A study was conducted through Florida International University that required an interactive multimedia program to educate pregnant women and female caregivers on food safety, including proper food preparation and storage. The interactive multimedia program would be compared to more traditional informational pamphlets to determine the effectiveness of interactive multimedia.
Funded through a grant from the US Department of Agriculture (USDA), Web Courseworks was tasked with creating the interactive multimedia program that would teach low-income women from diverse backgrounds the basic food safety techniques.
Web Courseworks developed the interactive multimedia food safety program that was used in the study. Women were randomly assigned to complete the interactive multimedia food safety education program or receive traditional food safety pamphlets.
The food safety program was deployed using kiosks in Women, Infants, and Children (WIC) clinics. Its highly-interactive content allowed learners to actively try the concepts they were being taught. For example, in one interactivity, the learner was presented with a realistic scenario: She is out to lunch with a friend at a restaurant, and must decide what to order from a menu. Several menu options are presented, and the learner is able to ask questions about each regarding their preparation and potential safety issues. Based on the answers she receives, she must decide which foods are safest to eat. Depending on her decision, she will receive either positive reinforcement or remediation.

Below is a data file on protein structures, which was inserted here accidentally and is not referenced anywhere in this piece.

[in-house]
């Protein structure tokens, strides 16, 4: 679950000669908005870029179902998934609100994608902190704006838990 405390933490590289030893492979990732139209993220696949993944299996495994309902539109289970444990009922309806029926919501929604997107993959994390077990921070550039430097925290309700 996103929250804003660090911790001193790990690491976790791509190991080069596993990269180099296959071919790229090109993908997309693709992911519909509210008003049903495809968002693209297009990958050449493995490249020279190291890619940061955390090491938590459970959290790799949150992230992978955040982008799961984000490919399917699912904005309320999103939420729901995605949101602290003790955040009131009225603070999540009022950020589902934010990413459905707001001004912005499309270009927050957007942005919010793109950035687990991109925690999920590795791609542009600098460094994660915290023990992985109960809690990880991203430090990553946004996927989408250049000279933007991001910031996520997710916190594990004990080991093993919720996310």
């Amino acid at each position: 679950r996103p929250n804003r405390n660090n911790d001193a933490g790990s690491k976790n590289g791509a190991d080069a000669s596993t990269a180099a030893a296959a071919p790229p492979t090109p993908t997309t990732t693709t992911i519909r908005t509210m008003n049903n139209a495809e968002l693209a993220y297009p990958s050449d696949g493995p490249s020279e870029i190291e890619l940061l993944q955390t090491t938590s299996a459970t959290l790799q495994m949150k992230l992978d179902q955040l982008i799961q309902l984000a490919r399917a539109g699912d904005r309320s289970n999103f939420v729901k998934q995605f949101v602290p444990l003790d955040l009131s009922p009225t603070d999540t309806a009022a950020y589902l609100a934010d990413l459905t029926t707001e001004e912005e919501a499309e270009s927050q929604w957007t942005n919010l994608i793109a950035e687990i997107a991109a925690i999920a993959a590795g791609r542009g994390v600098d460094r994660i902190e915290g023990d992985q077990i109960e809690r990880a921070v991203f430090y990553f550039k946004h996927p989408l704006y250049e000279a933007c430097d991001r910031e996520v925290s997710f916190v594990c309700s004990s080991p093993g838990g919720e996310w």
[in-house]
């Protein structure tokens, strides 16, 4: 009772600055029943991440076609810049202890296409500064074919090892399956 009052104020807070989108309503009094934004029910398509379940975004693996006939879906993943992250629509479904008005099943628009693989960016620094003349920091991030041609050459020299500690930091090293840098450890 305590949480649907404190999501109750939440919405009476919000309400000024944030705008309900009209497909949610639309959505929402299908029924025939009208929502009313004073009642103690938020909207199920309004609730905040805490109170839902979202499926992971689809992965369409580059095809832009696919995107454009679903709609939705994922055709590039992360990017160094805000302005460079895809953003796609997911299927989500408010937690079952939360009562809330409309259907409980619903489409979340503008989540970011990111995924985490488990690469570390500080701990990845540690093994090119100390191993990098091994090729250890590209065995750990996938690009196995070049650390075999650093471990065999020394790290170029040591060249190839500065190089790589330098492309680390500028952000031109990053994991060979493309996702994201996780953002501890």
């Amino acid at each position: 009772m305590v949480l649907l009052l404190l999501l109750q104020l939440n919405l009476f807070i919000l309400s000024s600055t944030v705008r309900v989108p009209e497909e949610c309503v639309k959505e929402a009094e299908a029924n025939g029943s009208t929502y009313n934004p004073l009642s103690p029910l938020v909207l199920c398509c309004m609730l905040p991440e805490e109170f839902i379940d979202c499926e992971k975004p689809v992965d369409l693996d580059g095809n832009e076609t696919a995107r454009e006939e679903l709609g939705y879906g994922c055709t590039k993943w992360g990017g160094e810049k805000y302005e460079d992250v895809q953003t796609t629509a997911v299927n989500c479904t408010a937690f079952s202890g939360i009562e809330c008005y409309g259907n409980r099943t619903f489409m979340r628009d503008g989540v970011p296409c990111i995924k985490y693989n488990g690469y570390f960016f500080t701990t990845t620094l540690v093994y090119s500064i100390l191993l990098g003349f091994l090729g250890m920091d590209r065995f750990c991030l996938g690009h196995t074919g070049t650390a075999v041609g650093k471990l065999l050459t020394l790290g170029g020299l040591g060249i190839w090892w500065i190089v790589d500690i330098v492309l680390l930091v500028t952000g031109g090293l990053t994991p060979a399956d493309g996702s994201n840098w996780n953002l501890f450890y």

Compliance with Section 508 Amendment to the Rehabilitation Act of 1973 was a major consideration. Web Courseworks was able to maintain compliance using a variety of techniques that would allow users with disabilities access to the information contained in the course.
Web Courseworks developed a highly-interactive environment that includes videos, animated examples, and realistic situations learners are able to try for themselves. The effectiveness of using interactive media versus traditional print was proven. The study concluded, “The interactive multimedia was well-accepted and resulted in improved self-reported food safety practices, suggesting that interactive multimedia is an effective option for food safety education in WIC clinics.